The life and times of John Campbell have taken another turn with TVNZ’s decision to put him on Breakfast.
The move is hard to fathom on a number of fronts.
Why would you put one of your highest-paid stars on an off-peak programme? Especially, one who said less than a year ago he desperately wanted to escape the confines of the studio.
Campbell left RNZ’s Checkpoint programme to get away from the daily grind of a current affairs show but now he’ll be getting up in the dark every morning to do the same thing all over again.
Either Campbell is missing the daily adrenalin shot of live broadcasting or TVNZ wanted more for the money it’s paying him and lacked another viable option to fill the breakfast slot.
Campbell’s new role was revealed at the same time as Jack Tame announced he is moving from Breakfast to Q & A – TVNZ’s political interview programme.
The PR around this was very odd and, on the surface, almost incompetent.
First, it was announced by Tame and not Campbell or TVNZ’s head of news, John Gillespie.
Thursday’s Breakfast programme finished with Tame confessing he had issues with his work/life balance and a desire “to get stuck into politics.” He was sorry to leave the Breakfast whanau but he was off to Q & A.
There was no sign of Campbell, who as the major star should’ve been at the forefront of the announcement.
Second, the changeover is happening on April 29. Positional switches like this are usually decided and announced months in advance – not a mere 11 days before.
Third, the TVNZ media release was a shocker. At the top were file photos of Tame and Campbell stitched together. It had all the hallmarks of a last-minute scramble. Normally, there would have been a group shot of a smiling Campbell and a happy Breakfast team of co-presenters.
Campbell’s quote was clearly not written by him.
“It’s a privilege to be part of New Zealander’s first news source of the day, bringing viewers breaking coverage from overnight, sharing stories that matter from around the country, and giving people a voice.”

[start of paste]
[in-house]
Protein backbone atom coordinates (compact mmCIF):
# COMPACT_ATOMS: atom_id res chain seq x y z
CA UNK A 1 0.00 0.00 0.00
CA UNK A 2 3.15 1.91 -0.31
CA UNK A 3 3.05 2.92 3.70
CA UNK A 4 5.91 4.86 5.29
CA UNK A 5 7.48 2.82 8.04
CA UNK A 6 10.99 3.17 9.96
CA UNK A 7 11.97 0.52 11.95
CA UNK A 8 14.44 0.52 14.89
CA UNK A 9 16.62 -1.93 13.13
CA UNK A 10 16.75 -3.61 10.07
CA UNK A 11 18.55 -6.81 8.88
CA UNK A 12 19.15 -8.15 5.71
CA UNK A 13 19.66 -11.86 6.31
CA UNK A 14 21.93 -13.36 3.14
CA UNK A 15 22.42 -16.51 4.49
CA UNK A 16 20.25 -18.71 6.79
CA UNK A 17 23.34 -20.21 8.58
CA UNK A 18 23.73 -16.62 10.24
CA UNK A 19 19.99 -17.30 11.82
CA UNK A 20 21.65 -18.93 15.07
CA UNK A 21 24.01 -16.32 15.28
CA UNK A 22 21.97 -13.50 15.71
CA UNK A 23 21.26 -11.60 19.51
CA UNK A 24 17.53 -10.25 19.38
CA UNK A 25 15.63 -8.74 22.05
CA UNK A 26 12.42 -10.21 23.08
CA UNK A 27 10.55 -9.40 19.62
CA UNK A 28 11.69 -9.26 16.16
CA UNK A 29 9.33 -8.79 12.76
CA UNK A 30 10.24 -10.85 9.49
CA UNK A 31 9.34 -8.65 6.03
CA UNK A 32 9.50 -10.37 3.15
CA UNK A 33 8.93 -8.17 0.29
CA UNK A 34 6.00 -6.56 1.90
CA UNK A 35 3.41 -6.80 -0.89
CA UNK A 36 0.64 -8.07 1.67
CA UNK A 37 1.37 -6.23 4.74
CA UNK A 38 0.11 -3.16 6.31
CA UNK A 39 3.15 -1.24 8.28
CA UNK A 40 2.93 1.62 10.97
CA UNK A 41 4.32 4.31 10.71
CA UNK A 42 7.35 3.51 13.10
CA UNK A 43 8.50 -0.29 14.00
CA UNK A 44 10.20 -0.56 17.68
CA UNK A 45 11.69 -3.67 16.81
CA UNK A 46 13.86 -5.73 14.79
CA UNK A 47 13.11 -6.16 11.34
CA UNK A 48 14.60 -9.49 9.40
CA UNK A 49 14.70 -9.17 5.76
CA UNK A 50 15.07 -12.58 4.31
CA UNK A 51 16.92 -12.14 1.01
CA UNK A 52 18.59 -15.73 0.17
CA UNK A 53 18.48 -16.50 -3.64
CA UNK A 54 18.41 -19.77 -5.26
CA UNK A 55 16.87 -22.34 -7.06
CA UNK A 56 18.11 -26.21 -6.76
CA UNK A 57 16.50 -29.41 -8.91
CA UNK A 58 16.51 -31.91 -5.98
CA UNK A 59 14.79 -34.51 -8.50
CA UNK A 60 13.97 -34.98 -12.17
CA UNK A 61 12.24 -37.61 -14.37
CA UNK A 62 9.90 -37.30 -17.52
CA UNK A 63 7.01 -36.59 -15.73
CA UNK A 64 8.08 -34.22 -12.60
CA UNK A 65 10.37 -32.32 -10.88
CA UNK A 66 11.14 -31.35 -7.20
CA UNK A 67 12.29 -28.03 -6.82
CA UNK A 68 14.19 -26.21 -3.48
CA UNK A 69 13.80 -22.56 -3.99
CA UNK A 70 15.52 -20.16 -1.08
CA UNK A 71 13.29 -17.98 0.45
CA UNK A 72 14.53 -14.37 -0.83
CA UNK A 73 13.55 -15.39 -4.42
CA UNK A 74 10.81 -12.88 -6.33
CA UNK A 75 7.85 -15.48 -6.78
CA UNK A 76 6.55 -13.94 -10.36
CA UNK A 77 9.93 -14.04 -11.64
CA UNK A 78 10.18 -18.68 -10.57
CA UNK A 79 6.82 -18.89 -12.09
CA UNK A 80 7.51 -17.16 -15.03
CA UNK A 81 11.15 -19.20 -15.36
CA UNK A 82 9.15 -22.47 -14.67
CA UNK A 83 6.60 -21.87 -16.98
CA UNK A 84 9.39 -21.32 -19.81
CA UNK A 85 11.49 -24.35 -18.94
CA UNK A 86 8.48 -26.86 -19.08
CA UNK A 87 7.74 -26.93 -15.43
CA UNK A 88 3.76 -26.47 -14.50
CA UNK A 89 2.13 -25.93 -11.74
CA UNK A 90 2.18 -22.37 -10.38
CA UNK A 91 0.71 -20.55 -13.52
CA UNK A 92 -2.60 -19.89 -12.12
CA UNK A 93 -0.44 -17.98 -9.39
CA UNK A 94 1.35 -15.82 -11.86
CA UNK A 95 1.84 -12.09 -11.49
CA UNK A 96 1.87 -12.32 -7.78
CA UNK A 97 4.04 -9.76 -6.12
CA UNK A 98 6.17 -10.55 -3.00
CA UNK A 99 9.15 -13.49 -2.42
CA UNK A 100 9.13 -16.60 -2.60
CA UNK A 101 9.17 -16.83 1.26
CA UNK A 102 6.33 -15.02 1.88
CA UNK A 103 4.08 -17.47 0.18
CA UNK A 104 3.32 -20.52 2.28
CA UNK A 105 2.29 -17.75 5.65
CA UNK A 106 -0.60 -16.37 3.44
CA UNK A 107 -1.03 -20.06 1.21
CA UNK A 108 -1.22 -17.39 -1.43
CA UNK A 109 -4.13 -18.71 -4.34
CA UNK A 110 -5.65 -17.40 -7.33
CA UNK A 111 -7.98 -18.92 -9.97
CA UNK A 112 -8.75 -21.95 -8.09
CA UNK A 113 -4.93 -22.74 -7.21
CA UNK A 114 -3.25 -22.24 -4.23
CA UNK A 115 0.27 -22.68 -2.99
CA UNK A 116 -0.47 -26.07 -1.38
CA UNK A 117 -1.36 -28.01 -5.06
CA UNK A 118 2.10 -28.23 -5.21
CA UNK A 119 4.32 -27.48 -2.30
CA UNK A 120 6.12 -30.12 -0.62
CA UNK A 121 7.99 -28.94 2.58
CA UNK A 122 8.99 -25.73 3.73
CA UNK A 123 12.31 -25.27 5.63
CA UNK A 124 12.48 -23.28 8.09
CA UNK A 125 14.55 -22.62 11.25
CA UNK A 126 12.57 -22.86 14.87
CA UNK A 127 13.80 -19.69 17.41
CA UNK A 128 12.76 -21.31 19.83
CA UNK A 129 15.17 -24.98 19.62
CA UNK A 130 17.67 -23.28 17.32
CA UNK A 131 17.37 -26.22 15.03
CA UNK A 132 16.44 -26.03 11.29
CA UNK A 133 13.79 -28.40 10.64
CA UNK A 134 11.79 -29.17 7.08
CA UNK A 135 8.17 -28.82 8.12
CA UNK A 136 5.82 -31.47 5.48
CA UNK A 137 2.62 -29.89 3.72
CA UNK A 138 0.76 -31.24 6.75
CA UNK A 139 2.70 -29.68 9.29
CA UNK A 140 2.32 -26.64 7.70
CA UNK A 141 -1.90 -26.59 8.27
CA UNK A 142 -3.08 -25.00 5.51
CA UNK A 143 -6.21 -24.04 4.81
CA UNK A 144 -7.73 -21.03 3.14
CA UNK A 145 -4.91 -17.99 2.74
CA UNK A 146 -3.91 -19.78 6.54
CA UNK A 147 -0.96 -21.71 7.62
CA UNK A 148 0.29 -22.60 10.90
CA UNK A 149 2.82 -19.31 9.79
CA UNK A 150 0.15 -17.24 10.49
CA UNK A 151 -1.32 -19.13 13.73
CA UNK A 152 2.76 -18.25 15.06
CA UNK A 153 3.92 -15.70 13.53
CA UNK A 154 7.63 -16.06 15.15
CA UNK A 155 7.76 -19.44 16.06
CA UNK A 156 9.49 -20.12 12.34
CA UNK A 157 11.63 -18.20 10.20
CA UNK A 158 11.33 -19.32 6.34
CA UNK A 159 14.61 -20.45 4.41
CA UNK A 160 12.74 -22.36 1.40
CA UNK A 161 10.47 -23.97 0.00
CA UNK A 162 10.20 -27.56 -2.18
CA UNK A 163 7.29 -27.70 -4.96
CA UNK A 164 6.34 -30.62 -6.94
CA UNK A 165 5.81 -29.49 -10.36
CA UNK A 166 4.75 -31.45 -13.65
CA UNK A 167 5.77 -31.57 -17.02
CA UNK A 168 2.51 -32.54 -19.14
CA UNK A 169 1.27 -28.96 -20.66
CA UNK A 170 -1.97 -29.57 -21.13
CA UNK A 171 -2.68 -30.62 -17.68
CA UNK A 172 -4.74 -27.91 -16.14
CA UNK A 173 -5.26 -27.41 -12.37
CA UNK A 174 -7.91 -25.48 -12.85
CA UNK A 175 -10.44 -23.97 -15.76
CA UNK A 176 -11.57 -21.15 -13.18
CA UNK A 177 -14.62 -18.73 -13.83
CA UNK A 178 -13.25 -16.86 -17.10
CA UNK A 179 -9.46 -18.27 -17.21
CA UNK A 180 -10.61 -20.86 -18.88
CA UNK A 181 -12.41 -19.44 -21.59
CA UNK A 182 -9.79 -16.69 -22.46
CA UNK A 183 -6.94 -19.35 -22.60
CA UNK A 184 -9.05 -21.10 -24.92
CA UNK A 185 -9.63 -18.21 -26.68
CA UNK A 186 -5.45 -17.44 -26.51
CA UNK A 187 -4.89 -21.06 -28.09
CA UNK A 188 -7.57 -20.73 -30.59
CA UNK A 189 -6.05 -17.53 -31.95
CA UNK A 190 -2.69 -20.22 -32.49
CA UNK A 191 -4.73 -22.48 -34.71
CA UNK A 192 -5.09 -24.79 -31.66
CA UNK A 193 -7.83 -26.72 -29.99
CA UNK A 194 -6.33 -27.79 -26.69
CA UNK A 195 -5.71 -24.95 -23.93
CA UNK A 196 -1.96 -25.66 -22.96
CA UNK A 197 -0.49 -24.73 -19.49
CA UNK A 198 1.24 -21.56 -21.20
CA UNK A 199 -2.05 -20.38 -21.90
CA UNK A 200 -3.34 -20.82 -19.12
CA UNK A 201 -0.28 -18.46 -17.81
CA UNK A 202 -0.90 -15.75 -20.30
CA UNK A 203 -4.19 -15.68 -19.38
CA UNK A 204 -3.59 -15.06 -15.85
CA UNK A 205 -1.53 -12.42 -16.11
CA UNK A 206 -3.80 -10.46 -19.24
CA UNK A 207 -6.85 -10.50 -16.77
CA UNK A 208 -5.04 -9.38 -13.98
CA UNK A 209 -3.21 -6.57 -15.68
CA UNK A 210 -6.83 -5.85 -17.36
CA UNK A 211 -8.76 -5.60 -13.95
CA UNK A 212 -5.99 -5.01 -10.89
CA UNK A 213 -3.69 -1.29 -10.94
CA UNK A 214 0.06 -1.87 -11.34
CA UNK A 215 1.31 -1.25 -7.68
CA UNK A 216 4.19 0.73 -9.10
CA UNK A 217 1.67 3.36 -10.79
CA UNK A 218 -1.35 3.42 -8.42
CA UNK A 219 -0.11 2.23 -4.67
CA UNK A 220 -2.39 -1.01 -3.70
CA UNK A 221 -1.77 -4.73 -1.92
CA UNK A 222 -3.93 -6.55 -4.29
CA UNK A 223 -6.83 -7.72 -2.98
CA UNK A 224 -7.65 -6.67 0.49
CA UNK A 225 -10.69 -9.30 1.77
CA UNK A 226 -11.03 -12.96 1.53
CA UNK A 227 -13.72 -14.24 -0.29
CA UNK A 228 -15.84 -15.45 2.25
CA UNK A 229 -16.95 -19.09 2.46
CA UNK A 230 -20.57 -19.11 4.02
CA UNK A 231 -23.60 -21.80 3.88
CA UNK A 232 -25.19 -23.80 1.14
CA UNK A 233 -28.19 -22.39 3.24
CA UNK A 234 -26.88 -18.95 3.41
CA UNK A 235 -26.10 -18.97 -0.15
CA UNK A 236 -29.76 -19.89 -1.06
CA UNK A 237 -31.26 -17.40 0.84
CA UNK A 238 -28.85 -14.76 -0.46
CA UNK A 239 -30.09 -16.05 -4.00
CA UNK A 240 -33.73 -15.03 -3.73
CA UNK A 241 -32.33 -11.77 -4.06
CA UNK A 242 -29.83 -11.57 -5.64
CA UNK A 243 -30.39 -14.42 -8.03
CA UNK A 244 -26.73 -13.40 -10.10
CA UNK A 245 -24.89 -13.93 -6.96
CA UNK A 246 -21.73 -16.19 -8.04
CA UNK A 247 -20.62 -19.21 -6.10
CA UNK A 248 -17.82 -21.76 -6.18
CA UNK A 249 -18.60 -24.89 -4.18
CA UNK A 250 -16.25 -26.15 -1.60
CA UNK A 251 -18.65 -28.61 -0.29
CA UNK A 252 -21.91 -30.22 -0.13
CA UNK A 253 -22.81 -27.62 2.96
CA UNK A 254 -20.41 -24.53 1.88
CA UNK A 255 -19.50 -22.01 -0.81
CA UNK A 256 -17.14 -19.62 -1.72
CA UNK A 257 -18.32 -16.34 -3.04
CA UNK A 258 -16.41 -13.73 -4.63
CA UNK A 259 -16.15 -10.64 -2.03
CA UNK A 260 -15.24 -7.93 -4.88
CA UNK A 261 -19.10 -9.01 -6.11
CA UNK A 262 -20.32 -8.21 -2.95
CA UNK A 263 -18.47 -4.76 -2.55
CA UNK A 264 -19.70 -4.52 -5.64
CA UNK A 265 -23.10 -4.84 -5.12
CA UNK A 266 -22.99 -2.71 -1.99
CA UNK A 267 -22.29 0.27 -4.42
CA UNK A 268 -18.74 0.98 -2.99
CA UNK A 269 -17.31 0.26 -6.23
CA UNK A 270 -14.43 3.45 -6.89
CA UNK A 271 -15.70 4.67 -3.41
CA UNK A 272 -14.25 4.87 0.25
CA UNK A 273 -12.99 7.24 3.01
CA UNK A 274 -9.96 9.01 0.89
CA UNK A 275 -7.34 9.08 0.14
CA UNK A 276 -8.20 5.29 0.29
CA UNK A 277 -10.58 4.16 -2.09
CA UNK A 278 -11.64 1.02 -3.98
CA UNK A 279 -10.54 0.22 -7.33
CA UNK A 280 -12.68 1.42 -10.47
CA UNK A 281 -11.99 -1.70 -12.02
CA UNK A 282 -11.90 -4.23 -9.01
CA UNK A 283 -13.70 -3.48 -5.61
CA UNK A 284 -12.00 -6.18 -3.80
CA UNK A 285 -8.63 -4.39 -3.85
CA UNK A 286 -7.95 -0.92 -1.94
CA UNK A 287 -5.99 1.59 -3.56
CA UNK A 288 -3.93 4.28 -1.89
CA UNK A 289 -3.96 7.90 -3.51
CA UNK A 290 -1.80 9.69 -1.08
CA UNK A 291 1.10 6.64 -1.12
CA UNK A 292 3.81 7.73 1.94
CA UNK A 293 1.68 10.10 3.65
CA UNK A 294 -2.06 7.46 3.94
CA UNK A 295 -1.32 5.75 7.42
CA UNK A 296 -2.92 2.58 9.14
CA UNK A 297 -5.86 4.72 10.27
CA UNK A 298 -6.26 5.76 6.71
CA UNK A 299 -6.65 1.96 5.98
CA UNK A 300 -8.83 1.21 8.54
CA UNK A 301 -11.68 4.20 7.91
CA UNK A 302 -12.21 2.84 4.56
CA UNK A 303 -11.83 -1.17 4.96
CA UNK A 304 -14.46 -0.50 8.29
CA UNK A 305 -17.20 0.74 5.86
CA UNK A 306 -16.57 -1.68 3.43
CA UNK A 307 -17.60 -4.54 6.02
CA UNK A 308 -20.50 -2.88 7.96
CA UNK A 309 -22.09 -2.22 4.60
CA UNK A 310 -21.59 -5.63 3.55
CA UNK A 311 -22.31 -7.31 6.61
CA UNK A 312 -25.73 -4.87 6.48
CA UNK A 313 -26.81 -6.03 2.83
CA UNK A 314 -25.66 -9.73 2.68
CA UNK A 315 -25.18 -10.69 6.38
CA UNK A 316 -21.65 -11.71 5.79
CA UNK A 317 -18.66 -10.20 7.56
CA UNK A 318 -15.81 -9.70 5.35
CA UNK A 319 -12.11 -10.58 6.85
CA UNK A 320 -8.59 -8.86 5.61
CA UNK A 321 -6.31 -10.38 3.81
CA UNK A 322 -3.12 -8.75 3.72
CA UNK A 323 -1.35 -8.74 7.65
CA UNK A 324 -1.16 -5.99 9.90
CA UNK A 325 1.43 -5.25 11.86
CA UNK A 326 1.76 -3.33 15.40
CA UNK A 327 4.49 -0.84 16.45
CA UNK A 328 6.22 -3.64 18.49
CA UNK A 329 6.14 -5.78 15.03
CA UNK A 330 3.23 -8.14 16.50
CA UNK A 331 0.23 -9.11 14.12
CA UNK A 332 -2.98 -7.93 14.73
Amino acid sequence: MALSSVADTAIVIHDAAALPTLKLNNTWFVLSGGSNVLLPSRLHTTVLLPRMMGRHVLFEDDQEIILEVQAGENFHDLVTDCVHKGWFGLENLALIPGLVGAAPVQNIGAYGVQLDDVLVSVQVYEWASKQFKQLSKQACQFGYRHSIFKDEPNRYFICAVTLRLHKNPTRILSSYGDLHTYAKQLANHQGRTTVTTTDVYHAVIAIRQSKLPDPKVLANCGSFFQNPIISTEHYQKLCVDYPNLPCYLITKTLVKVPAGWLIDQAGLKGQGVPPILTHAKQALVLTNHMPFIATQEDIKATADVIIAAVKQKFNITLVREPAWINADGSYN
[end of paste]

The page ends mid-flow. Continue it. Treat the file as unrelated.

It is off the shelf anodyne, something Campbell is not, and it contains a grammatical error that Campbell would never make.
So what’s going on? Well it’s hard to work out and TVNZ hasn’t yet offered much of an explanation.
Tame might want “to get stuck into politics” but he has no background in political reporting.
There is nothing wrong with him as a journalist or interviewer but politicians appearing on Q & A are hardly going to be shaking in their shoes at the prospect of being interviewed by him.
Tame versus Peters or Jones? Tame versus Jacinda or Robertson?
Getting in the ring with Campbell is another matter. He has a string of knockouts to his name. From memory only one politician, John Key, has managed to score a decisive points victory over him.
Scrutiny of Parliament and politics would have been advanced to a greater degree if Campbell had been put into Q & A.
It could’ve become the equivalent of the BBC’s Hard Talk programme. A must watch interview show on Monday nights. He could even have done it while retaining his roving reporter’s role.
The media release says Campbell will continue to work in the field but in reality that won’t happen. After getting up at 4am or earlier, doing three hours of live TV and then debriefing with the show’s producer, Campbell will be heading home to Grey Lynn for a lie down. Mike Hosking, Paul Henry, Hilary Barry, Toni Street and Tame will all tell you how tiring it is to host early morning TV.
Of course, Campbell will anchor from the field on days when there is a major event or a big breaking story, but, in reality, these are few and far between.
It’s possible that cost saving was a motivating factor in TVNZ’s decision. Campbell won’t be replaced in his current roving reporter role and with Corin Dann, the former host of Q & A going to RNZ’s Morning Report there is a big salary saving.
The economics of breakfast television in this country have been declining for years. Serious news junkies have migrated online or stayed with RNZ’s Morning Report or Newstalk ZB’s Hosking.
MediaWorks would not have its The AM Show if it wasn’t simulcast on radio and tapping into that revenue source.
The heady days of Hosking and Kate Hawkesby or Henry and Pippa Wetzell pulling in 300,000 viewers to Breakfast are long gone. This year, Breakfast and AM’s combined audience is averaging around 160,000.
The picture is worse in the commercially important 25-54 demographic. Breakfast averages 30,000 viewers and AM about 28,000.
The low ratings and the closeness of the race will be worrying TVNZ.
Whether TVNZ has thought about this or not, Campbell’s arrival at Breakfast is going to mean something changes.
Either Campbell metamorphoses into Mr Light and Fluffy to fit the show’s current vibe or the show changes into something more serious and hard-hitting.
Given Campbell’s experience, intellect and personality it’s likely to be the latter.